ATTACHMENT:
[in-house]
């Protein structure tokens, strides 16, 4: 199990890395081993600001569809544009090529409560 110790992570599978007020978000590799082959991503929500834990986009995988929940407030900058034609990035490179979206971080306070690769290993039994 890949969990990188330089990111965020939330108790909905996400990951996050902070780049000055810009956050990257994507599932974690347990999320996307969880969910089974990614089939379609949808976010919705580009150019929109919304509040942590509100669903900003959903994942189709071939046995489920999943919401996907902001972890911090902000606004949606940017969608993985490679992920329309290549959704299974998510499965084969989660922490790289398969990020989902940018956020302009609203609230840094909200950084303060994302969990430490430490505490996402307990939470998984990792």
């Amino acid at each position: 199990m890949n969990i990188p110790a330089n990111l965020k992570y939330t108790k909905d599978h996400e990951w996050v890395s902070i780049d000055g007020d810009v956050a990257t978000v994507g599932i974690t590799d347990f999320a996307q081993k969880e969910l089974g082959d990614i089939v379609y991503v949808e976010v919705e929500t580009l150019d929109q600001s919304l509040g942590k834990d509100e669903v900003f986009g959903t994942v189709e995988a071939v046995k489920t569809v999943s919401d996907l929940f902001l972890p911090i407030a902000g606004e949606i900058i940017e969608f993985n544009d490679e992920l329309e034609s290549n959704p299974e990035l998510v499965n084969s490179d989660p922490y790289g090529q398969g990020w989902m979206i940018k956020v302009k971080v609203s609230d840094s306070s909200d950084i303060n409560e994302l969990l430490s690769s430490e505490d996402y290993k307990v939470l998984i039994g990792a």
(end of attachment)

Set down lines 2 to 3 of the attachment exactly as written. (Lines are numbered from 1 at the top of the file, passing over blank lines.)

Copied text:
């Protein structure tokens, strides 16, 4: 199990890395081993600001569809544009090529409560 110790992570599978007020978000590799082959991503929500834990986009995988929940407030900058034609990035490179979206971080306070690769290993039994 890949969990990188330089990111965020939330108790909905996400990951996050902070780049000055810009956050990257994507599932974690347990999320996307969880969910089974990614089939379609949808976010919705580009150019929109919304509040942590509100669903900003959903994942189709071939046995489920999943919401996907902001972890911090902000606004949606940017969608993985490679992920329309290549959704299974998510499965084969989660922490790289398969990020989902940018956020302009609203609230840094909200950084303060994302969990430490430490505490996402307990939470998984990792």
């Amino acid at each position: 199990m890949n969990i990188p110790a330089n990111l965020k992570y939330t108790k909905d599978h996400e990951w996050v890395s902070i780049d000055g007020d810009v956050a990257t978000v994507g599932i974690t590799d347990f999320a996307q081993k969880e969910l089974g082959d990614i089939v379609y991503v949808e976010v919705e929500t580009l150019d929109q600001s919304l509040g942590k834990d509100e669903v900003f986009g959903t994942v189709e995988a071939v046995k489920t569809v999943s919401d996907l929940f902001l972890p911090i407030a902000g606004e949606i900058i940017e969608f993985n544009d490679e992920l329309e034609s290549n959704p299974e990035l998510v499965n084969s490179d989660p922490y790289g090529q398969g990020w989902m979206i940018k956020v302009k971080v609203s609230d840094s306070s909200d950084i303060n409560e994302l969990l430490s690769s430490e505490d996402y290993k307990v939470l998984i039994g990792a």